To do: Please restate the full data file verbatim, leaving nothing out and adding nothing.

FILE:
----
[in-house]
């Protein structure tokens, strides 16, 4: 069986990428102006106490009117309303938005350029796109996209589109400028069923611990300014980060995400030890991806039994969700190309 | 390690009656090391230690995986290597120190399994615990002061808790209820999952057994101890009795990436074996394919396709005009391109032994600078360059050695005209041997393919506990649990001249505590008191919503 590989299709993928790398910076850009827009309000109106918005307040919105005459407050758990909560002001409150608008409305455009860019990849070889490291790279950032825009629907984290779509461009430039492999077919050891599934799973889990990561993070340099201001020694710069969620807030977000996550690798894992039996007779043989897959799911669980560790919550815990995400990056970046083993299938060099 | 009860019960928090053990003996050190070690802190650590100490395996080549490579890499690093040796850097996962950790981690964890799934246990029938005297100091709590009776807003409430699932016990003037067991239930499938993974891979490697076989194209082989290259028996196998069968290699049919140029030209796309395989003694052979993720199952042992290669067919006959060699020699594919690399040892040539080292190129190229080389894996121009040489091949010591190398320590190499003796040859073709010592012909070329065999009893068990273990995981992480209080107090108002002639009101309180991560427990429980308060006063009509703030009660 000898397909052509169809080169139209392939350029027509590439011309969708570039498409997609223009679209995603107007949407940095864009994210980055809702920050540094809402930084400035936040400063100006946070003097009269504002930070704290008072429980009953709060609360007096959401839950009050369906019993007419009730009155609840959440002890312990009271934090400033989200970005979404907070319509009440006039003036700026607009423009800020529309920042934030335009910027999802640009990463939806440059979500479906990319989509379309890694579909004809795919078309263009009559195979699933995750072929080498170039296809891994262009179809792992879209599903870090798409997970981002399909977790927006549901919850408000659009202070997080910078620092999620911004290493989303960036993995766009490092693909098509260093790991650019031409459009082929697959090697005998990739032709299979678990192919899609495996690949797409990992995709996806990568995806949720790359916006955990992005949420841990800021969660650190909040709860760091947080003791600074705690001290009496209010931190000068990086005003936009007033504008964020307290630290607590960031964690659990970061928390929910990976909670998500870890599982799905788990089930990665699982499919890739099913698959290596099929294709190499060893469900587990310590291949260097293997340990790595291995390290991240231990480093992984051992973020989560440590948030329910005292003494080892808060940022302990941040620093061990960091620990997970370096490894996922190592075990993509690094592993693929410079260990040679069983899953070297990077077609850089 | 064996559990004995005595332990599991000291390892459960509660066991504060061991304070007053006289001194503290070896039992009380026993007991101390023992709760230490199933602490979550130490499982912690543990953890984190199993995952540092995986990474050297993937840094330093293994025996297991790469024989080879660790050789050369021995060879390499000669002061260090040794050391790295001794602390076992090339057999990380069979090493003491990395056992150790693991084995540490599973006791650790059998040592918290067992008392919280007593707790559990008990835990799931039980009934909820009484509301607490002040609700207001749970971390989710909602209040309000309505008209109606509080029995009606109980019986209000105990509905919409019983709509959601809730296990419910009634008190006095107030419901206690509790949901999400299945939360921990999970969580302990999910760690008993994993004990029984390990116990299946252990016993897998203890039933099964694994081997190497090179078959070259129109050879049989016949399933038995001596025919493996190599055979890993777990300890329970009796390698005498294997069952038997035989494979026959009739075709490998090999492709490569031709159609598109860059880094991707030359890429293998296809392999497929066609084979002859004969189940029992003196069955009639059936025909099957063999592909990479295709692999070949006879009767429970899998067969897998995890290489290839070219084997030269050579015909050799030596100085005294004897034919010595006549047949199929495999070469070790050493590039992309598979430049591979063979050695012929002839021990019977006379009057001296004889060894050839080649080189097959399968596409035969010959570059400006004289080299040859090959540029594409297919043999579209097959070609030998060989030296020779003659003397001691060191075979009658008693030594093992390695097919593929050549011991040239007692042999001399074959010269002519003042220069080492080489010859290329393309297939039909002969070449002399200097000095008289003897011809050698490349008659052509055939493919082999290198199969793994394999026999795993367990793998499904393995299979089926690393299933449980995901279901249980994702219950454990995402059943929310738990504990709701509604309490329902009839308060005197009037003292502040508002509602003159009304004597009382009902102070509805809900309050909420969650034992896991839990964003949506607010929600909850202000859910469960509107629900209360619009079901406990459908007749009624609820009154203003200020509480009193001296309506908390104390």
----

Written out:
[in-house]
């Protein structure tokens, strides 16, 4: 069986990428102006106490009117309303938005350029796109996209589109400028069923611990300014980060995400030890991806039994969700190309 | 390690009656090391230690995986290597120190399994615990002061808790209820999952057994101890009795990436074996394919396709005009391109032994600078360059050695005209041997393919506990649990001249505590008191919503 590989299709993928790398910076850009827009309000109106918005307040919105005459407050758990909560002001409150608008409305455009860019990849070889490291790279950032825009629907984290779509461009430039492999077919050891599934799973889990990561993070340099201001020694710069969620807030977000996550690798894992039996007779043989897959799911669980560790919550815990995400990056970046083993299938060099 | 009860019960928090053990003996050190070690802190650590100490395996080549490579890499690093040796850097996962950790981690964890799934246990029938005297100091709590009776807003409430699932016990003037067991239930499938993974891979490697076989194209082989290259028996196998069968290699049919140029030209796309395989003694052979993720199952042992290669067919006959060699020699594919690399040892040539080292190129190229080389894996121009040489091949010591190398320590190499003796040859073709010592012909070329065999009893068990273990995981992480209080107090108002002639009101309180991560427990429980308060006063009509703030009660 000898397909052509169809080169139209392939350029027509590439011309969708570039498409997609223009679209995603107007949407940095864009994210980055809702920050540094809402930084400035936040400063100006946070003097009269504002930070704290008072429980009953709060609360007096959401839950009050369906019993007419009730009155609840959440002890312990009271934090400033989200970005979404907070319509009440006039003036700026607009423009800020529309920042934030335009910027999802640009990463939806440059979500479906990319989509379309890694579909004809795919078309263009009559195979699933995750072929080498170039296809891994262009179809792992879209599903870090798409997970981002399909977790927006549901919850408000659009202070997080910078620092999620911004290493989303960036993995766009490092693909098509260093790991650019031409459009082929697959090697005998990739032709299979678990192919899609495996690949797409990992995709996806990568995806949720790359916006955990992005949420841990800021969660650190909040709860760091947080003791600074705690001290009496209010931190000068990086005003936009007033504008964020307290630290607590960031964690659990970061928390929910990976909670998500870890599982799905788990089930990665699982499919890739099913698959290596099929294709190499060893469900587990310590291949260097293997340990790595291995390290991240231990480093992984051992973020989560440590948030329910005292003494080892808060940022302990941040620093061990960091620990997970370096490894996922190592075990993509690094592993693929410079260990040679069983899953070297990077077609850089 | 064996559990004995005595332990599991000291390892459960509660066991504060061991304070007053006289001194503290070896039992009380026993007991101390023992709760230490199933602490979550130490499982912690543990953890984190199993995952540092995986990474050297993937840094330093293994025996297991790469024989080879660790050789050369021995060879390499000669002061260090040794050391790295001794602390076992090339057999990380069979090493003491990395056992150790693991084995540490599973006791650790059998040592918290067992008392919280007593707790559990008990835990799931039980009934909820009484509301607490002040609700207001749970971390989710909602209040309000309505008209109606509080029995009606109980019986209000105990509905919409019983709509959601809730296990419910009634008190006095107030419901206690509790949901999400299945939360921990999970969580302990999910760690008993994993004990029984390990116990299946252990016993897998203890039933099964694994081997190497090179078959070259129109050879049989016949399933038995001596025919493996190599055979890993777990300890329970009796390698005498294997069952038997035989494979026959009739075709490998090999492709490569031709159609598109860059880094991707030359890429293998296809392999497929066609084979002859004969189940029992003196069955009639059936025909099957063999592909990479295709692999070949006879009767429970899998067969897998995890290489290839070219084997030269050579015909050799030596100085005294004897034919010595006549047949199929495999070469070790050493590039992309598979430049591979063979050695012929002839021990019977006379009057001296004889060894050839080649080189097959399968596409035969010959570059400006004289080299040859090959540029594409297919043999579209097959070609030998060989030296020779003659003397001691060191075979009658008693030594093992390695097919593929050549011991040239007692042999001399074959010269002519003042220069080492080489010859290329393309297939039909002969070449002399200097000095008289003897011809050698490349008659052509055939493919082999290198199969793994394999026999795993367990793998499904393995299979089926690393299933449980995901279901249980994702219950454990995402059943929310738990504990709701509604309490329902009839308060005197009037003292502040508002509602003159009304004597009382009902102070509805809900309050909420969650034992896991839990964003949506607010929600909850202000859910469960509107629900209360619009079901406990459908007749009624609820009154203003200020509480009193001296309506908390104390």